Diamond snacks, Kettle chips, PopSecret popcorn, Emerald mixed nuts
The acquisition of Diamond Foods by Snyder's Lance will expand the company's snack portfolio.

CHARLOTTE, N.C. — If it is finalized, the acquisition of Diamond Foods by Snyder’s-Lance, Inc. will expand the company’s reach both domestically and internationally. It also will bolster the company’s portfolio of snack products perceived as being better-for-you.

Carl Lee Jr., Snyder's-Lance
Lee, president and c.e.o. of Snyder’s-Lance

“One thing that’s very important here for us is we’re going to have a much stronger West coast presence with our plants,” said Carl Lee, president and chief executive officer of Snyder’s-Lance, in an Oct. 28 conference call with financial analysts. “If you take a look at the Kettle plant in Salem, Ore., and the Diamond plant in Stockton, Calif., that will be two additional manufacturing and operating locations for us on the West coast combined with our Goodyear plant that’s there in Arizona today.

“A Kettle plant also in Beloit, Wis., is an important and strategic location for both sourcing potatoes and also servicing the very important and growing Midwest. And then Kettle Chip, with their operation there in the U.K., again provides a full-fledged operation with sales, marketing and manufacturing based in the U.K., serving the United Kingdom but also Western Europe.”

Snyder’s-Lance announced on Oct. 28 that it had entered into an agreement with Diamond Foods to acquire the San Francisco-based snack maker for approximately $1.9 billion, which includes the assumption of an estimated $640 million in debt. The acquisition is expected to close in early 2016.

The proposed transaction, which has been approved by the boards of directors for both companies, would add such notable brands to the Snyder’s-Lance product portfolio as Diamond of California branded nuts, Kettle Chips and Pop Secret popcorn.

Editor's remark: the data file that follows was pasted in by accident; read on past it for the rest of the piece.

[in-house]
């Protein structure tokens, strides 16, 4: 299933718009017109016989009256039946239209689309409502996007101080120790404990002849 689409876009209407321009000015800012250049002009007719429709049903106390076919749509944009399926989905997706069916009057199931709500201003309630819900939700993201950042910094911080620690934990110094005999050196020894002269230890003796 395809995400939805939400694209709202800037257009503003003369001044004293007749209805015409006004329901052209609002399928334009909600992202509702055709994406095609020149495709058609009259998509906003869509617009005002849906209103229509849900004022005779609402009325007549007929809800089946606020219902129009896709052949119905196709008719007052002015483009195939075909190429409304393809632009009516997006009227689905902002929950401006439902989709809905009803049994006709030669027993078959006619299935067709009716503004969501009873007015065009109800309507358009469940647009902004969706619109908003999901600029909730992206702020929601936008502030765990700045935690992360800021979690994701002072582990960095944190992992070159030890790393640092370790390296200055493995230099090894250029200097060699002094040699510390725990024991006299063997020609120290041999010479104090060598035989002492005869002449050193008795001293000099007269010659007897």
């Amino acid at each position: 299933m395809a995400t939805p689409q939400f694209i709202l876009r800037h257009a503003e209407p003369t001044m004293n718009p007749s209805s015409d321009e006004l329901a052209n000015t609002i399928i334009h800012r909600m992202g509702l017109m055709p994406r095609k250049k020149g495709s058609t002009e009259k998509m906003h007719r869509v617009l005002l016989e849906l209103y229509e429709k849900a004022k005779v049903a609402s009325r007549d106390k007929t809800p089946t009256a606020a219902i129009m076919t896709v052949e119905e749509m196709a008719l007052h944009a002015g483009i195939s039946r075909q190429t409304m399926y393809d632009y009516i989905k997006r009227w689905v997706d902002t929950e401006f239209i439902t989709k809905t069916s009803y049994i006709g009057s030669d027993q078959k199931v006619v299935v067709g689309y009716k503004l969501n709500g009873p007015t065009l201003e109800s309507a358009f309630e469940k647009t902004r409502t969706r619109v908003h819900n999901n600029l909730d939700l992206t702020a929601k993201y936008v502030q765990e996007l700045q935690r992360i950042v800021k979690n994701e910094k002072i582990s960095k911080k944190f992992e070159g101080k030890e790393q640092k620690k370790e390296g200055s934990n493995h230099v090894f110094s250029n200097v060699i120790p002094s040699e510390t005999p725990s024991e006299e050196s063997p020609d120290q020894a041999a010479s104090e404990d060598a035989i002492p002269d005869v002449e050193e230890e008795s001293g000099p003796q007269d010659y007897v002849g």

“It allows us to really combine two very important portfolios in a very competitive snacking category, the category where we see new companies and new brands basically enter almost every day,” Mr. Lee said. “Their strength really lies in the natural channel, where they do extremely well. Club and better-for-you supermarket sections are also where you will find them across the U.S.”

Snyder’s-Lance executives anticipate the merger will create approximately $75 million  in cost synergies as the two companies are integrated and the transaction is expected to be accretive to Snyder’s-Lance’s earnings per share in year one.

Diamond shelled and chopped walnuts
Snyder's-Lance may encounter challenges with walnut supply and demand for the Diamond of California brand.

One challenge that may arise for the Snyder’s-Lance management team is walnut supply and demand, which is at the heart of Diamond’s nut business. In the conference call Mr. Lee said there was an increase in production last year and a “bumper crop” is expected this year.

“Let me remind you of our heritage with the Tom’s brand in Columbus, Ga.,” Mr. Lee said. “For over 75 years we have been basically working directly with peanut farmers and taking raw peanuts into our facilities, shelling those, providing finished peanuts and packaging for consumers, and actually grinding and making our own peanut butter every day. So, while the scale may be a little different, we have worked with peanut farmers for a long time to bring their great product to the shelf, either for consumption as roasted peanuts or as peanut butter.

“So, we are not really new to this industry, or new. Walnuts are going to be different but some of the same principles in the way we’ve run our peanut business for a long time we’ll be able to apply.”